Pancreatic juice also neutralizes the pretty acidic chyme because it has sodium bicarbonate (a common digestive aid). The pancreas also helps regulate blood sugar levels with the insulin it releases.

Where, oh where, do the nutrients go?

The liver is associated with the small intestine and digestion in a big way. Bile is always being produced in your dog’s liver and stored in his gallbladder. He passes it into his gut through the bile duct when it’s needed for digestion. Bile has salts that turn fat into teeny little globules that lipase enzymes can process. It’s actually the pigments in bile that gives poop its color. Food is fully digested in the small intestine and once it’s broken into its smallest form, it’s absorbed across the wall of the intestine into the blood. This is how the products of digestion are carried to the liver and metabolized. Fat is absorbed into lymph vessels before it gets transferred to the bloodstream.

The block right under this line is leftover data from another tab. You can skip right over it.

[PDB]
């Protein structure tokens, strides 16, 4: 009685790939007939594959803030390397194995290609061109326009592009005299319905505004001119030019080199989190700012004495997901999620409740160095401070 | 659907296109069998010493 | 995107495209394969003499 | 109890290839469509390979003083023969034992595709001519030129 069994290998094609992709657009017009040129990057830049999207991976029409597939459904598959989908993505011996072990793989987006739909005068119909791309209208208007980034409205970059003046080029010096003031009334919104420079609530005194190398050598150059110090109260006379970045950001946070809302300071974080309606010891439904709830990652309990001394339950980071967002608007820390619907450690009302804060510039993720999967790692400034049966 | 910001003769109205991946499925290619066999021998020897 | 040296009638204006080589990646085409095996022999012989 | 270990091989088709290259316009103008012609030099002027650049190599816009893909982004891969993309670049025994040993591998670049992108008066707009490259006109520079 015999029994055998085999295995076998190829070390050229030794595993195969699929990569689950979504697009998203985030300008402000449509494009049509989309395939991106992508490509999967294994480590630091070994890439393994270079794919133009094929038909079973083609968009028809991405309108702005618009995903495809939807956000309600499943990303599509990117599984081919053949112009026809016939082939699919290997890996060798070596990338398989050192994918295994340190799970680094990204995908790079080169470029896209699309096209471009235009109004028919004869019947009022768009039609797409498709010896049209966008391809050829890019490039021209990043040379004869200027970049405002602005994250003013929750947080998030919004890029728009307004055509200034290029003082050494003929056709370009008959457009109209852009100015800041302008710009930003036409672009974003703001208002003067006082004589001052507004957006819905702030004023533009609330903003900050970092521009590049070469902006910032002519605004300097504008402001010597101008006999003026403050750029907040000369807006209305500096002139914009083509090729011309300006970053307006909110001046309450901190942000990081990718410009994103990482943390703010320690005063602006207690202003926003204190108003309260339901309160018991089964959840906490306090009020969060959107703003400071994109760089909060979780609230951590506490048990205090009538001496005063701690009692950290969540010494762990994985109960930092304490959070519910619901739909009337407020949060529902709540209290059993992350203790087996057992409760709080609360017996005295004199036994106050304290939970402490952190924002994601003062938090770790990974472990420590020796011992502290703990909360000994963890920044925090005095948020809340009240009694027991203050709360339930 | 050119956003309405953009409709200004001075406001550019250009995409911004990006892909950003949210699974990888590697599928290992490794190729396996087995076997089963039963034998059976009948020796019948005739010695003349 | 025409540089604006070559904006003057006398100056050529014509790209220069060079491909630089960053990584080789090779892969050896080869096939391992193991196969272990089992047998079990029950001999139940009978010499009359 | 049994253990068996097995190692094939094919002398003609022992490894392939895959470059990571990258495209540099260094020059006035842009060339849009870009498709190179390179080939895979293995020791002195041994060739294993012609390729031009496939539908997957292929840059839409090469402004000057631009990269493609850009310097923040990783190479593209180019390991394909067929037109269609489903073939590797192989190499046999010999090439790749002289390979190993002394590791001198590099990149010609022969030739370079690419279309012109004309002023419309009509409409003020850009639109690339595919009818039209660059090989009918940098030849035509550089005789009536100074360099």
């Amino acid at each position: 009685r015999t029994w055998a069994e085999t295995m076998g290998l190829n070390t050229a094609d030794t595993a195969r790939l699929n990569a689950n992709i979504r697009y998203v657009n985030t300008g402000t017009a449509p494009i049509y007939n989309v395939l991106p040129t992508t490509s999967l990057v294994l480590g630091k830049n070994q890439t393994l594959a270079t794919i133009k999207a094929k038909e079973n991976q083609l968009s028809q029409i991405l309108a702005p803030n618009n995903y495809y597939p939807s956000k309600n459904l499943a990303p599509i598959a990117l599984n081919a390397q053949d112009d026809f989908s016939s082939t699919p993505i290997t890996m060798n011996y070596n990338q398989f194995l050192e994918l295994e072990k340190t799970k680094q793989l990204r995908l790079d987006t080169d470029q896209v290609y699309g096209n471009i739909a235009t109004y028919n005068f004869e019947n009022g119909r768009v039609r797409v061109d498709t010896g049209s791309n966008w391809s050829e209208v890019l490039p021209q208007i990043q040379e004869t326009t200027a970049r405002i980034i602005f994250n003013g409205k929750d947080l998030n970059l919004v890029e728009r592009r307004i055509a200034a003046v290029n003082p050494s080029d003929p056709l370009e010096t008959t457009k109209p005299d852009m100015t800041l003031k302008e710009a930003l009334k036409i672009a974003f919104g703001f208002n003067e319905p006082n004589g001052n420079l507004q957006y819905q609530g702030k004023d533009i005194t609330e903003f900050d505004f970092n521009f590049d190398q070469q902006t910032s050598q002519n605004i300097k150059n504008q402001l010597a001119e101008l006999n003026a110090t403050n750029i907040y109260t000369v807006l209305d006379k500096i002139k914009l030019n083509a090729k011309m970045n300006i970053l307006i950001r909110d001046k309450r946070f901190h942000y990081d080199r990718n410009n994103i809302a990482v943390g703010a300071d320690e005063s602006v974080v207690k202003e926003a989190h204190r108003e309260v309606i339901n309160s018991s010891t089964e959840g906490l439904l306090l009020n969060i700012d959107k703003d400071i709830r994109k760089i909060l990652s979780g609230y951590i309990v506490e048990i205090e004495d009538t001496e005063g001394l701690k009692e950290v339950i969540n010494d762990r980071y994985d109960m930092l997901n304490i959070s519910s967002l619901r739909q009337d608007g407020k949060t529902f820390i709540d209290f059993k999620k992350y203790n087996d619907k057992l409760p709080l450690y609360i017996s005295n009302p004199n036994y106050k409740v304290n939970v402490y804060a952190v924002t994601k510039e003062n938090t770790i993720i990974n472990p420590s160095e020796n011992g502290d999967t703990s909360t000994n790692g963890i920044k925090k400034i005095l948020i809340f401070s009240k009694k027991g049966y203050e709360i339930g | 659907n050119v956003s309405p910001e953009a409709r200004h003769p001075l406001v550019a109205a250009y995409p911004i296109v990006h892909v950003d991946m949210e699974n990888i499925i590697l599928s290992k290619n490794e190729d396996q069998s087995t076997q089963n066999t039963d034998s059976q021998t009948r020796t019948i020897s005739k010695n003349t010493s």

The (almost) end of the line

This is the point the large intestine comes into play. By this time, most everything to be digested and absorbed from the food has been done so. It’s in this part of your dog’s gut that water is absorbed and dietary fiber ferments with the aid of bacteria. Feces, or poop, is about 60-70% water, provided your dog is hydrated enough, and the rest of what’s left to be expelled is undigested food, dead bacteria and some inorganic material. Your dog’s rectum then serves as a poop holding place and muscles help him push it through his anal sphincter, hopefully in the form of perfect poop.

Bernie’s Perfect Poop: Poop the way it should be

Bernie’s Perfect Poop is just what every dog needs to allow them maximum nutrient absorption. With the perfect combination of premium fiber, pre- and probiotics and digestive enzymes, Perfect Poop ensures that food makes it through your dog’s digestive system efficiently and at the right speed. A thriving gut is key for breaking down food for maximum absorption, and the pre- and probiotics in Perfect Poop are able to make it through the harsh environment of your dog’s digestive system to help his gut flourish. Added digestive enzymes are like super boosters to make sure the food is at its smallest and most easily absorbed. And all this means your dog will not just have a healthy gut, but a healthy immune system too.

After all, a better diet supplemented with Perfect Poop means a better life!